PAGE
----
Maybe you took an art class in college. You might have learned about the rule of thirds in photography class. But neither of these things makes you an expert in design.

Today we’re going to look at a few examples that prove some people shouldn’t do their own design work.

1. Just Needed to Buy a Compass

Some people are genuinely directionally-challenged. And that’s ok as long as you don’t elect to walk into the woods alone.

But no matter what your abilities are, you should always work from an actual template when mimicking real-world objects. Take this compass pillow design for example. The designer could have simply bought a compass or asked to borrow one.

If I just go east, I won’t drop off the cliiiiiiiiiiif….splat.

Really, if they’d hired a company like Logic Design & Consultancy Ltd or even just sent an e-mail to their Uncle Bill who toured ‘Nam, they could have avoided this debacle.

2. No Safety, Smoking First

The Coast Guard has a budget of over $11 billion. And yet, it seems they don’t have the money to hire a designer.

I think I’ll take a smoke break next to this highly explosive tank of napalm.

I’m not sure I want to be rescued by this organization any time soon…

3. Wait, What Do They Sell?

Humns cn gnerly extrplate frm exsting dta. But you don’t want to rely on that too heavily.

While it’s cute to throw in other objects or creatures as letters, you need to be careful. Take this pet store for example.

I’m extrapolating something smelly from this sign.

There is so much wrong with this sign without having to point out the obvious. First, combining the “L” and the “S” with a seated cat profile might seem clever at the time, but nobody is going to see the “S.” “Animal and Us?” Are we in a Muppet movie?

And why is there a random bird between “A” and “N.” If you want people to see the animals as letters, you need to set precedent. So, maybe replace the “A” with the bird or delete the bird?

Spacing is also important. The sign would not read “Animal Anus” if they had simply put more spacing between the “And” and “Us.”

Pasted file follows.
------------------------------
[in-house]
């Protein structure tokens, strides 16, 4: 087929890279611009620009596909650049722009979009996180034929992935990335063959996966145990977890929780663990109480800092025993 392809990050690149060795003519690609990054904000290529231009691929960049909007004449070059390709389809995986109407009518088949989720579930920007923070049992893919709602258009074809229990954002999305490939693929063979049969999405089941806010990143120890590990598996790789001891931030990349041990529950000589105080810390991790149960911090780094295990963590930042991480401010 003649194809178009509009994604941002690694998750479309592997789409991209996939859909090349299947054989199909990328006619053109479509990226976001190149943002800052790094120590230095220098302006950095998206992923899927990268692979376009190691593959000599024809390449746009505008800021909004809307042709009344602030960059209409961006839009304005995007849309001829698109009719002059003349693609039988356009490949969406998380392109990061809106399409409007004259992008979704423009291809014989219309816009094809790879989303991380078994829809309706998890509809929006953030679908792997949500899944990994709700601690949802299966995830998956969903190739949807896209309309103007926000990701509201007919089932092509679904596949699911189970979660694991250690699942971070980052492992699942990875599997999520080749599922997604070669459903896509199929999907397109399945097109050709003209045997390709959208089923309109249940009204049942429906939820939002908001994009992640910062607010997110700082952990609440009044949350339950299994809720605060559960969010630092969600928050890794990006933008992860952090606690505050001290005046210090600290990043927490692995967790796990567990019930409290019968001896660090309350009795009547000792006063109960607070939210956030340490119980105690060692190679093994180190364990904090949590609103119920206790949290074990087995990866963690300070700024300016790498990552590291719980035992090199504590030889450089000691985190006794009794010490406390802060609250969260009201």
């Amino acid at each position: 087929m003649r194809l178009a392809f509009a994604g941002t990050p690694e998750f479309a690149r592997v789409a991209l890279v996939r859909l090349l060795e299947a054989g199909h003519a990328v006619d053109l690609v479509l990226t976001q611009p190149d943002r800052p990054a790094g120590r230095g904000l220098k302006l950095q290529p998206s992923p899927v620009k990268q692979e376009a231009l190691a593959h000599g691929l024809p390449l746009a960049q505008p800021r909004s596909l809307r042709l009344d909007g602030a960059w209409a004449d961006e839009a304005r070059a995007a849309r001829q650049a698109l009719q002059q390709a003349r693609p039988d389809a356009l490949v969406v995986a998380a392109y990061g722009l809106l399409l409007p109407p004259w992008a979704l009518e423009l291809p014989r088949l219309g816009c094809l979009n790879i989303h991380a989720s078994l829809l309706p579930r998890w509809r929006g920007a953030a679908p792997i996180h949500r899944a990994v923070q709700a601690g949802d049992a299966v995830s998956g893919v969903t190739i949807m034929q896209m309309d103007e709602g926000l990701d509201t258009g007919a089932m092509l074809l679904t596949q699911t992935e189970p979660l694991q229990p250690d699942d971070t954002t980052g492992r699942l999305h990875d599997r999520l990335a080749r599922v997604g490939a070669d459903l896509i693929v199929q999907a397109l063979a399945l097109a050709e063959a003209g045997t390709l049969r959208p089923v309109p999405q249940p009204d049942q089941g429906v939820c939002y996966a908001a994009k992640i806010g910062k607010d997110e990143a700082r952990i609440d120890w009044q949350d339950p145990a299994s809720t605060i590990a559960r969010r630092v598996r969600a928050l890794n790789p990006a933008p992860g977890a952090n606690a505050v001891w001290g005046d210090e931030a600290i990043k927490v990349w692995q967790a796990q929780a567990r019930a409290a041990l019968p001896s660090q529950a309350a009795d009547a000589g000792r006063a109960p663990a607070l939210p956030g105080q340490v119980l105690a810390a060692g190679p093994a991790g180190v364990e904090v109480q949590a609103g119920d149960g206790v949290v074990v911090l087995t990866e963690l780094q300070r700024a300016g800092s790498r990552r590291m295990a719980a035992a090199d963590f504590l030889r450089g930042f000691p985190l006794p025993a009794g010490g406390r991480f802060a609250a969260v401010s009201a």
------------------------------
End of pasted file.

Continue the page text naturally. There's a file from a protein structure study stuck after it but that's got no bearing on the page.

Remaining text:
Alright, next!

3. Backgrounds Matter Maybe?

In the days of MySpace it might have been acceptable to place your logo on top of something obscuring. But web design has come a long ways.

And yet, in small towns across the country, idiots still try to do design.

I once lived in Roswell, New Mexico and their website literally looked like this:

Ow! My retinas!

Fortunately we hardly see sites like that anymore. But in the analog meatspace, we still see horrid design mishaps.

Take a look at this small school.

Yeah, something something something.

Your background is important. If you choose a thin font and place lines in your background, you’re going to end up with something indecipherable like this school sign.

Also, avoid flowery fonts for the exact same reason. Unless you’re a heavy metal band. For some reason nobody cares what they’re called cause nobody can understand their lyrics anyway.

4. How Much No?

Redundancies are only good when it comes to designing rocket systems or most any kind of engineering project. But in design, unless you’re being ironic or comedic, redundancy is a big “No.” And this sign is full of “No.”

So, lots of noise, right?

It’s like when people say PIN number. PIN stands for personal identification number. So, when you say PIN number, you’re saying personal identification number number.

So, similarly, if you’re going to use a “No” sign, you only want the thing you’re prohibiting in the middle of the sign.

5. Let’s Cook With Fly & Insect Killer

Your customers rely on codification to distinguish between products. If your products all look exactly the same but do different things, you’re going to confuse people.

This is good stirfry….gag, flop, die.

This company took a note from some 80’s satire film about corporate branding. They wanted to be so consistent with their branding, they didn’t think to distinguish between insect spray and cooking oil. These are things people blindly grab to use. And I assure you this company will get sued some day.

Personal example: I’m deathly allergic to peanuts. And I’ve always wanted to try real Jiff peanut butter. But I’ve never been able to.

Then Jiff came out with an almond butter that my wife swears almost tastes like the peanut butter. But guess what? Jiff made the mistake of using the exact same logo for almond butter as they use for peanut butter.

At a glance, there is no way to distinguish which is which unless you specifically read the label. And nobody is going to see a Jiff label and think almond butter.

This was upsetting because they discontinued the line. I got to try it once. All because of a marketing design blunder.

By Ben Mattice

Benjamin Mattice is a freelance writer/editor, horror and sci-fi writer, SEO and affiliate marketing newbie, dog wrestler, cat wrangler, capoeirista, and long distance runner. He lives in the Palouse with his wife, three dogs, two cats, and two rats. Yes, that would probably be considered a mini-zoo.